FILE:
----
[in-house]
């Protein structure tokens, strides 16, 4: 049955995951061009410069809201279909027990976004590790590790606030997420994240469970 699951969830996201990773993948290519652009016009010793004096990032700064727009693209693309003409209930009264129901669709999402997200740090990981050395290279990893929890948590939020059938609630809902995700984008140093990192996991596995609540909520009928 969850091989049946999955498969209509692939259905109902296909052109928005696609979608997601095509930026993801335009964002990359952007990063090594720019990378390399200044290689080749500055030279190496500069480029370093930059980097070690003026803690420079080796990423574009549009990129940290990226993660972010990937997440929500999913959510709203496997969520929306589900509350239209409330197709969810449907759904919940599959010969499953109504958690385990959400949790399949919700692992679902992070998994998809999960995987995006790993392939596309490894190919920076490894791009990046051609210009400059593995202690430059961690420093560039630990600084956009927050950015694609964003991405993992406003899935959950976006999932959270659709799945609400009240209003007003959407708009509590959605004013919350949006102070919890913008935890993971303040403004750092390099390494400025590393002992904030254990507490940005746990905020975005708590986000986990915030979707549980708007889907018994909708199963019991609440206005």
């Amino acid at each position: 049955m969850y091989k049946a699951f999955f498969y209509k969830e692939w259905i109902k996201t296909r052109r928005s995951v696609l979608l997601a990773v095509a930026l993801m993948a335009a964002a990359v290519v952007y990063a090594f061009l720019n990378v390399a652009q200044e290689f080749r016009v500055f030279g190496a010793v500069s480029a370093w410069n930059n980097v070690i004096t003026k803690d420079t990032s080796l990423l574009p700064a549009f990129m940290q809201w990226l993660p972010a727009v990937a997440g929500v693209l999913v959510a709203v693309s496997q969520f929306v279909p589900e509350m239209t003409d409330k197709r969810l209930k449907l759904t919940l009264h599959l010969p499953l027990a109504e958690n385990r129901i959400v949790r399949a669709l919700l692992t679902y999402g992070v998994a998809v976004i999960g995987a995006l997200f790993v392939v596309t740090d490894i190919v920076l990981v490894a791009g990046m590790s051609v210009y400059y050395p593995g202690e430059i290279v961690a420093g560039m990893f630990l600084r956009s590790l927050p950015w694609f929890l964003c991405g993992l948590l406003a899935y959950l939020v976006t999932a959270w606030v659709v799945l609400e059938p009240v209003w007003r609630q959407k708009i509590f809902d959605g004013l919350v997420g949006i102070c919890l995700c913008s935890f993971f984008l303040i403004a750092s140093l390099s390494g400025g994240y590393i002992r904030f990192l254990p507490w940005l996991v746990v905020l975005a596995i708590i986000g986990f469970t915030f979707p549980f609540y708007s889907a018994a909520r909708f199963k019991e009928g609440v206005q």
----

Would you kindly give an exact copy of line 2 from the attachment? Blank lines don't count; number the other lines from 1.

């Protein structure tokens, strides 16, 4: 049955995951061009410069809201279909027990976004590790590790606030997420994240469970 699951969830996201990773993948290519652009016009010793004096990032700064727009693209693309003409209930009264129901669709999402997200740090990981050395290279990893929890948590939020059938609630809902995700984008140093990192996991596995609540909520009928 969850091989049946999955498969209509692939259905109902296909052109928005696609979608997601095509930026993801335009964002990359952007990063090594720019990378390399200044290689080749500055030279190496500069480029370093930059980097070690003026803690420079080796990423574009549009990129940290990226993660972010990937997440929500999913959510709203496997969520929306589900509350239209409330197709969810449907759904919940599959010969499953109504958690385990959400949790399949919700692992679902992070998994998809999960995987995006790993392939596309490894190919920076490894791009990046051609210009400059593995202690430059961690420093560039630990600084956009927050950015694609964003991405993992406003899935959950976006999932959270659709799945609400009240209003007003959407708009509590959605004013919350949006102070919890913008935890993971303040403004750092390099390494400025590393002992904030254990507490940005746990905020975005708590986000986990915030979707549980708007889907018994909708199963019991609440206005």